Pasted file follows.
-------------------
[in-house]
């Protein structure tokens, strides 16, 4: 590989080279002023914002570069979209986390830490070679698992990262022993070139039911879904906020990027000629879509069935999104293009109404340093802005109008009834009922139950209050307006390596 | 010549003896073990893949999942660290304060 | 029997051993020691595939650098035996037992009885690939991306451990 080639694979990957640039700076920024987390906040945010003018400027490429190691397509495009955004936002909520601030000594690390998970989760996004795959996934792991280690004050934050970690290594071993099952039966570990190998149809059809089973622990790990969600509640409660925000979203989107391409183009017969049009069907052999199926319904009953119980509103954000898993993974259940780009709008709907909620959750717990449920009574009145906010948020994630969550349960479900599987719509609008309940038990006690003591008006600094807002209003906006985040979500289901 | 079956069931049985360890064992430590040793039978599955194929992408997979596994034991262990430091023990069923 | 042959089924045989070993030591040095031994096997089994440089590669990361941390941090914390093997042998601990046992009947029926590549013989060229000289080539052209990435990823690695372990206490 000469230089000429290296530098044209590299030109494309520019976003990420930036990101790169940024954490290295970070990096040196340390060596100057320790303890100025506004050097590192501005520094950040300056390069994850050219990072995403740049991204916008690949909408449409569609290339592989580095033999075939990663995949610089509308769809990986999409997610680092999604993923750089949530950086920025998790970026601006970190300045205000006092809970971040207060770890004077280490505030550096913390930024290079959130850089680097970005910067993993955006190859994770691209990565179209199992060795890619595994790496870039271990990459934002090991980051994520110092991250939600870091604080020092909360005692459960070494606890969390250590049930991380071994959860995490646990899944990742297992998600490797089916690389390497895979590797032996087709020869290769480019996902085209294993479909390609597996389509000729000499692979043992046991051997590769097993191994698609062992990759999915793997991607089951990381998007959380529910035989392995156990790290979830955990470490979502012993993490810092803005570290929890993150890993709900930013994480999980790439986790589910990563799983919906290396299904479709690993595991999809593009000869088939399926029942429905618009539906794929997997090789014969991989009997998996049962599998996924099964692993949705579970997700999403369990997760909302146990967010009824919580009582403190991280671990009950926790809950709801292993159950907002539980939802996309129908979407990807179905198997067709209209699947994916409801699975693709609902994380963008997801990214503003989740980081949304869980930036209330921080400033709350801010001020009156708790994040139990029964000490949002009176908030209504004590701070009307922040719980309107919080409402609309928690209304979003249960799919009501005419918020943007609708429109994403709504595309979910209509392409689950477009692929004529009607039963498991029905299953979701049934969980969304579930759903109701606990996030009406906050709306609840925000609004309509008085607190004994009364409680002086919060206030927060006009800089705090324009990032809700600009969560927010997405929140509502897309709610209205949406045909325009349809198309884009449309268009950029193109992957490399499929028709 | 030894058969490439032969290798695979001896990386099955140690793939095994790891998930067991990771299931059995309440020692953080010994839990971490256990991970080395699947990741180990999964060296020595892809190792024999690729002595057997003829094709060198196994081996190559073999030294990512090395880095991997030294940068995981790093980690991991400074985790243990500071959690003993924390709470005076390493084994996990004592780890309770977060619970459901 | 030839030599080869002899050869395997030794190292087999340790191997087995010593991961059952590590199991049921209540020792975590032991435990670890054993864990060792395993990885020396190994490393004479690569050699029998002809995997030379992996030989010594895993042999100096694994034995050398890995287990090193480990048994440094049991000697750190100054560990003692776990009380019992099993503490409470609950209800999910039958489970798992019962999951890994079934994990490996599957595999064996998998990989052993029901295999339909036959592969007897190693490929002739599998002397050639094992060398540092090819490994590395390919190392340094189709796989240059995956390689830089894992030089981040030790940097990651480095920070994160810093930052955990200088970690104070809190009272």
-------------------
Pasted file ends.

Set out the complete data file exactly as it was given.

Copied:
[in-house]
């Protein structure tokens, strides 16, 4: 590989080279002023914002570069979209986390830490070679698992990262022993070139039911879904906020990027000629879509069935999104293009109404340093802005109008009834009922139950209050307006390596 | 010549003896073990893949999942660290304060 | 029997051993020691595939650098035996037992009885690939991306451990 080639694979990957640039700076920024987390906040945010003018400027490429190691397509495009955004936002909520601030000594690390998970989760996004795959996934792991280690004050934050970690290594071993099952039966570990190998149809059809089973622990790990969600509640409660925000979203989107391409183009017969049009069907052999199926319904009953119980509103954000898993993974259940780009709008709907909620959750717990449920009574009145906010948020994630969550349960479900599987719509609008309940038990006690003591008006600094807002209003906006985040979500289901 | 079956069931049985360890064992430590040793039978599955194929992408997979596994034991262990430091023990069923 | 042959089924045989070993030591040095031994096997089994440089590669990361941390941090914390093997042998601990046992009947029926590549013989060229000289080539052209990435990823690695372990206490 000469230089000429290296530098044209590299030109494309520019976003990420930036990101790169940024954490290295970070990096040196340390060596100057320790303890100025506004050097590192501005520094950040300056390069994850050219990072995403740049991204916008690949909408449409569609290339592989580095033999075939990663995949610089509308769809990986999409997610680092999604993923750089949530950086920025998790970026601006970190300045205000006092809970971040207060770890004077280490505030550096913390930024290079959130850089680097970005910067993993955006190859994770691209990565179209199992060795890619595994790496870039271990990459934002090991980051994520110092991250939600870091604080020092909360005692459960070494606890969390250590049930991380071994959860995490646990899944990742297992998600490797089916690389390497895979590797032996087709020869290769480019996902085209294993479909390609597996389509000729000499692979043992046991051997590769097993191994698609062992990759999915793997991607089951990381998007959380529910035989392995156990790290979830955990470490979502012993993490810092803005570290929890993150890993709900930013994480999980790439986790589910990563799983919906290396299904479709690993595991999809593009000869088939399926029942429905618009539906794929997997090789014969991989009997998996049962599998996924099964692993949705579970997700999403369990997760909302146990967010009824919580009582403190991280671990009950926790809950709801292993159950907002539980939802996309129908979407990807179905198997067709209209699947994916409801699975693709609902994380963008997801990214503003989740980081949304869980930036209330921080400033709350801010001020009156708790994040139990029964000490949002009176908030209504004590701070009307922040719980309107919080409402609309928690209304979003249960799919009501005419918020943007609708429109994403709504595309979910209509392409689950477009692929004529009607039963498991029905299953979701049934969980969304579930759903109701606990996030009406906050709306609840925000609004309509008085607190004994009364409680002086919060206030927060006009800089705090324009990032809700600009969560927010997405929140509502897309709610209205949406045909325009349809198309884009449309268009950029193109992957490399499929028709 | 030894058969490439032969290798695979001896990386099955140690793939095994790891998930067991990771299931059995309440020692953080010994839990971490256990991970080395699947990741180990999964060296020595892809190792024999690729002595057997003829094709060198196994081996190559073999030294990512090395880095991997030294940068995981790093980690991991400074985790243990500071959690003993924390709470005076390493084994996990004592780890309770977060619970459901 | 030839030599080869002899050869395997030794190292087999340790191997087995010593991961059952590590199991049921209540020792975590032991435990670890054993864990060792395993990885020396190994490393004479690569050699029998002809995997030379992996030989010594895993042999100096694994034995050398890995287990090193480990048994440094049991000697750190100054560990003692776990009380019992099993503490409470609950209800999910039958489970798992019962999951890994079934994990490996599957595999064996998998990989052993029901295999339909036959592969007897190693490929002739599998002397050639094992060398540092090819490994590395390919190392340094189709796989240059995956390689830089894992030089981040030790940097990651480095920070994160810093930052955990200088970690104070809190009272």